Since the first of January 2019 we are officially in the International Year of the Periodic Table, another year for the celebration of science and especially a year for the celebration of chemistry. The proposal initially sponsored by UNESCO and the Russian Federation was finally approved on 20 December 2017 when the UN General Assembly proclaimed 2019 the International Year of the Periodic Table of Chemical Elements.

Why 2019? What is special about 2019?

imageIn 1869, Dmitri Mendeleev published his book Principles of Chemistry where he describes his theory of the periodic table. Mendeleev is considered one of the parents of the modern chemistry, 2019 is the 150 anniversary of the publication of his seminal work and is also the centenary of the International Union of Pure and Applied Chemistry (IUPAC), the recognised world authority in developing standards for the naming of the chemical elements and compounds.

Why do we celebrate the International Year of the Periodic Table?

First to recognise Dmitri Mendeleev and his work. In the very own words of UNESCO, The periodic table of chemical elements:

• is one of the most significant achievements in science,
• captures the essence of not only of chemistry but also of physics and biology among other sciences
• is a uniting scientific concept, which promotes international cooperation in the basic sciences and catalyses scientific breakthrough and excellence.

Mendeleev should have won the Nobel. He was nominated in 1905 and 1906 but didn’t win. Mendeleev died in 1907 and the Nobel Prize can only be awarded to alive scientists.

The second main reason for celebrating the International Year of the Periodic Table is promoting the role and benefits of science in our society. Despite everything we owe to chemistry, this science has always had a bad press and part of the problem is a lack of information. Among other objectives, UNESCO’s proposal aims at:

• enhancing the understanding and appreciation of periodic law and chemistry in general among the public;
• promoting the role of chemistry in contributing to solutions to many global problems, such as climate change and the preservation of natural resources;
• promoting awareness of the interdisciplinary nature of twenty-first century science, and emphasize how interactions between different thematic areas of the basic sciences will be increasingly needed in future research and education, and in the achievement of the 2030 Agenda for Sustainable Development;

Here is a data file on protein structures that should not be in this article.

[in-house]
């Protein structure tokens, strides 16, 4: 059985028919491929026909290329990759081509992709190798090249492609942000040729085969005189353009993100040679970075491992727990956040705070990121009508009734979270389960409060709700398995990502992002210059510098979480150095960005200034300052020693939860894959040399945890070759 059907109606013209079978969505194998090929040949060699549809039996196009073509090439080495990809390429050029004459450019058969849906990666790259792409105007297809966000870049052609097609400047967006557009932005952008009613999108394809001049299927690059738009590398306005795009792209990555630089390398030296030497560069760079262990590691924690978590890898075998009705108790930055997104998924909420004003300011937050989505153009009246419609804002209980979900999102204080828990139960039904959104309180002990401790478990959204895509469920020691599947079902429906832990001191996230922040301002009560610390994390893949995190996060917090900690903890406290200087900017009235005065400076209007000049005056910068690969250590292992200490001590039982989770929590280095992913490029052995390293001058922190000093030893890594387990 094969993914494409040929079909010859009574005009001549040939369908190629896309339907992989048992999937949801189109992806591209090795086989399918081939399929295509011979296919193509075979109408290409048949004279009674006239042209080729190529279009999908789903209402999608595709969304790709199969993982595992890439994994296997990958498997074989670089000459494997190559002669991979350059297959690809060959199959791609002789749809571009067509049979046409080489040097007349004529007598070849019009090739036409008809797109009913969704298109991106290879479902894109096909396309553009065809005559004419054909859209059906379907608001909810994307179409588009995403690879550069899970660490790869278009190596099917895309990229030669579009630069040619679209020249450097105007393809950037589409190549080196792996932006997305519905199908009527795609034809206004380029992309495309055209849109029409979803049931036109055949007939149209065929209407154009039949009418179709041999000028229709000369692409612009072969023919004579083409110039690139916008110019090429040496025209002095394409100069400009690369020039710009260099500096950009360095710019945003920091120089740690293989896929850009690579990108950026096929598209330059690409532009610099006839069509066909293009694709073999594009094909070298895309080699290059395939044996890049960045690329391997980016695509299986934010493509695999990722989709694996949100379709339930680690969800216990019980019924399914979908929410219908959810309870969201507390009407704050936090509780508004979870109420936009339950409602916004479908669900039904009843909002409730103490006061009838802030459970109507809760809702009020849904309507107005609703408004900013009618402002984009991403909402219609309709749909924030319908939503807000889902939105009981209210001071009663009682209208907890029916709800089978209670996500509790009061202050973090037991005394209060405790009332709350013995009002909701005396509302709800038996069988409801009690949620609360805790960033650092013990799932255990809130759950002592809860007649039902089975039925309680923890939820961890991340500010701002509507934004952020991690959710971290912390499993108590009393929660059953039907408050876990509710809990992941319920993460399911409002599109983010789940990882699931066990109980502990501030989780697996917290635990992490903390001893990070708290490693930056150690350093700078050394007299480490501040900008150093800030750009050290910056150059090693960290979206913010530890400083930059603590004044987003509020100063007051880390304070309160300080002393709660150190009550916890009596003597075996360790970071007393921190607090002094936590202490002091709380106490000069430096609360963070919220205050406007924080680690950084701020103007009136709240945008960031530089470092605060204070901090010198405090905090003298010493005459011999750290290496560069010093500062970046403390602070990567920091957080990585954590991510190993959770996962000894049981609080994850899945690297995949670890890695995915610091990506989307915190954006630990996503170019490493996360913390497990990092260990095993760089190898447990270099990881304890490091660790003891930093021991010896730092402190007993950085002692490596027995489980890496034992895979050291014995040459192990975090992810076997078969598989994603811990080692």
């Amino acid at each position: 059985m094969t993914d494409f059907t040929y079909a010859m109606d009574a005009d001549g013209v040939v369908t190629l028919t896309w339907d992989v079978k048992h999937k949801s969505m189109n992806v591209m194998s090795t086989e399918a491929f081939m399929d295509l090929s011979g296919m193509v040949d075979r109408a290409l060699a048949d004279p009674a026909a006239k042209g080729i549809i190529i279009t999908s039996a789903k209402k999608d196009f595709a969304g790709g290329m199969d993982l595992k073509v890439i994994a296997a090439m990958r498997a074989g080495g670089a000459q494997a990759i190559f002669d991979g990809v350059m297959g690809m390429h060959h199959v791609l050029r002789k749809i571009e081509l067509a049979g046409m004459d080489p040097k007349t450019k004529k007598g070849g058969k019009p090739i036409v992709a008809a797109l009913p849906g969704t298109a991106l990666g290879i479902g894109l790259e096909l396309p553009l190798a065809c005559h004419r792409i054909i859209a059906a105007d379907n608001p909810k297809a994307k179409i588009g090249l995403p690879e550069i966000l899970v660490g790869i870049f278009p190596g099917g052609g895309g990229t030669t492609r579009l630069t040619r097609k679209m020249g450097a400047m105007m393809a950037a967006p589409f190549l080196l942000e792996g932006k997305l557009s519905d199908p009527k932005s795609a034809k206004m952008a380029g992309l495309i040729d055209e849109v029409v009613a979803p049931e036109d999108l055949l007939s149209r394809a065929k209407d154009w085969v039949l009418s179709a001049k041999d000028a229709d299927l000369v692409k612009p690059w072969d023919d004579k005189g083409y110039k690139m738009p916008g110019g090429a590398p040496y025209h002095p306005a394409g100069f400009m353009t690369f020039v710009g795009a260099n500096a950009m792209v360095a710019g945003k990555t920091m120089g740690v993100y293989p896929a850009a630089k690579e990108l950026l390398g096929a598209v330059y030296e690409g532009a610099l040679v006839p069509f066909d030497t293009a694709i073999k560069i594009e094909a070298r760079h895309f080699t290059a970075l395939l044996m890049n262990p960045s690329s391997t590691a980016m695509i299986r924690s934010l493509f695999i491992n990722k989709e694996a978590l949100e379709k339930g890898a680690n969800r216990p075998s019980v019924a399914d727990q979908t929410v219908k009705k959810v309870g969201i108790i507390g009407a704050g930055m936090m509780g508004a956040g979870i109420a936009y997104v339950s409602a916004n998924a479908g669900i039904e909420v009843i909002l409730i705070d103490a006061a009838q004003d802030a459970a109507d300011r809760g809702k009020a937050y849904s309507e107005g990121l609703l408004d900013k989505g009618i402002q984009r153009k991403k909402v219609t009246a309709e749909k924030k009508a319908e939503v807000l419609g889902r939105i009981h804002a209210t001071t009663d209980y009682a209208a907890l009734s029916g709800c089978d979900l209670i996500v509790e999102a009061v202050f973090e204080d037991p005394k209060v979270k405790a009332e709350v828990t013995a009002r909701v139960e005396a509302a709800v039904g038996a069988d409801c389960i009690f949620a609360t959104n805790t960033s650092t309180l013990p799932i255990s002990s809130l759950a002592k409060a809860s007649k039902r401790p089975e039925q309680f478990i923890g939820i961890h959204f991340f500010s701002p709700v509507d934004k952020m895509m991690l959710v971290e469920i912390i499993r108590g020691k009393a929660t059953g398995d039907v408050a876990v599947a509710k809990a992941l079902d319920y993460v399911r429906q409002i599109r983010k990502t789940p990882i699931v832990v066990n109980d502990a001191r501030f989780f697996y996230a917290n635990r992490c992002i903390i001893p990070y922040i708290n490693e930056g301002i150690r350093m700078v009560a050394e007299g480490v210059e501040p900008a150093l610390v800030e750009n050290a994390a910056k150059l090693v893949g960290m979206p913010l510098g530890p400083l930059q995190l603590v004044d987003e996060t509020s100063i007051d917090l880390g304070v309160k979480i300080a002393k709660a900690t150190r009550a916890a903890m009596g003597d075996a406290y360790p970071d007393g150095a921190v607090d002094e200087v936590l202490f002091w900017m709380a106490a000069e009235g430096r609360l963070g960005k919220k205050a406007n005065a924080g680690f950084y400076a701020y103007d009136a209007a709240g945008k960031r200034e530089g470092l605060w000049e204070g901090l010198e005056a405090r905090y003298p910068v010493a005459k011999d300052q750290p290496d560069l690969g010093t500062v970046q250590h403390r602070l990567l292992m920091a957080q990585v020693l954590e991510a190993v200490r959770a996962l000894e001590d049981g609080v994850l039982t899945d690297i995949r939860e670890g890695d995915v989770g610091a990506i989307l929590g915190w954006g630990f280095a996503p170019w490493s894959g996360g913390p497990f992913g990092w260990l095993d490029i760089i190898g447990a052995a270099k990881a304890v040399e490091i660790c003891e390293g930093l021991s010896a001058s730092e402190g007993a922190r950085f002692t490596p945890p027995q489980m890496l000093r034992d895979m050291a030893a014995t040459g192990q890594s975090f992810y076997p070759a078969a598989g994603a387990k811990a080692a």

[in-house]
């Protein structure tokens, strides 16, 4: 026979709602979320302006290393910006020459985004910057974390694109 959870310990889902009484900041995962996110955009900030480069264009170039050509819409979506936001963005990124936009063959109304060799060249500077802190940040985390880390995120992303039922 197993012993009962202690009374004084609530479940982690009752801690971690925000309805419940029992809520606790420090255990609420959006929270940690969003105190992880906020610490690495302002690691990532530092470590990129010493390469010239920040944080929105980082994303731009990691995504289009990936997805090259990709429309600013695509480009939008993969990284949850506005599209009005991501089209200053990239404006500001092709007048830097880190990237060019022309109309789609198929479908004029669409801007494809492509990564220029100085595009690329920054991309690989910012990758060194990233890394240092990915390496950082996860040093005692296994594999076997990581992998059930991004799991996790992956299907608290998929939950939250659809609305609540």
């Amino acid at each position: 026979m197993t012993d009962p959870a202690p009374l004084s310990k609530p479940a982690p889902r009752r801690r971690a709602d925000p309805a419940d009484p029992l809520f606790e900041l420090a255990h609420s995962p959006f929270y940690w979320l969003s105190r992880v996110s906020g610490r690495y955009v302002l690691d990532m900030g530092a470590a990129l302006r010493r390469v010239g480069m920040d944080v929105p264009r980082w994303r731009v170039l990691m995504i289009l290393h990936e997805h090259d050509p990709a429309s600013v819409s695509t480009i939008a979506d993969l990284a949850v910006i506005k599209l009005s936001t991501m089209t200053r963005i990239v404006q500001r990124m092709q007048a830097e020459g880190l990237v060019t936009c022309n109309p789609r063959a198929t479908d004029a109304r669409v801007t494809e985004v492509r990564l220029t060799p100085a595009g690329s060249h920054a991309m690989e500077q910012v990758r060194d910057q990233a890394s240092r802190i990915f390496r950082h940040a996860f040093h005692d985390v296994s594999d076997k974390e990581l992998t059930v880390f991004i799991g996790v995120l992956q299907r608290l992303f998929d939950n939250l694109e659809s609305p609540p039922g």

• enhancing international cooperation by coordinating activities between learned societies, educational establishments and industry, focusing specifically on new partnerships and initiatives in the developing world;
• establishing durable partnerships to ensure that these activities, goals and achievements continue in the future beyond the International Year of Periodic Table of Chemical Elements.

International Year of Periodic Table’s Agenda

There is an official website of the International Year of Periodic Table ( where you can find all the events happening around the world. Just to name one ongoing activity, IUPAC is hosting an online quiz about the Periodic Table of the Elements. The online challenge is aimed at a global audience of young students. Questions about the elements quiz their knowledge and inform them of the relevant work of IUPAC. The global challenge was launched in January 2019 and is available all year until the end of 2019.

And to finish, a trivia fact. The world’s biggest periodic table is on the side of the chemistry faculty building at the University of Murcia (Spain). A beautiful piece of approximately 150 m2.


World’s biggest Periodic Table at the chemistry faculty of the University of Murcia (Spain)


With the hope of reaching a wider readership, this post is a translation from the original one that I wrote for the Spanish blog Dciencia: “2019, celebra la química con el Año Internacional de la Tabla Periódica“,


Proposal for the proclamation by the United Nations of 2019 as an International Year of the Periodic Table of Chemical Elements. Conference:UNESCO. Executive Board, 2017, 202nd [29716].

Website of The International Year of the Periodic Table.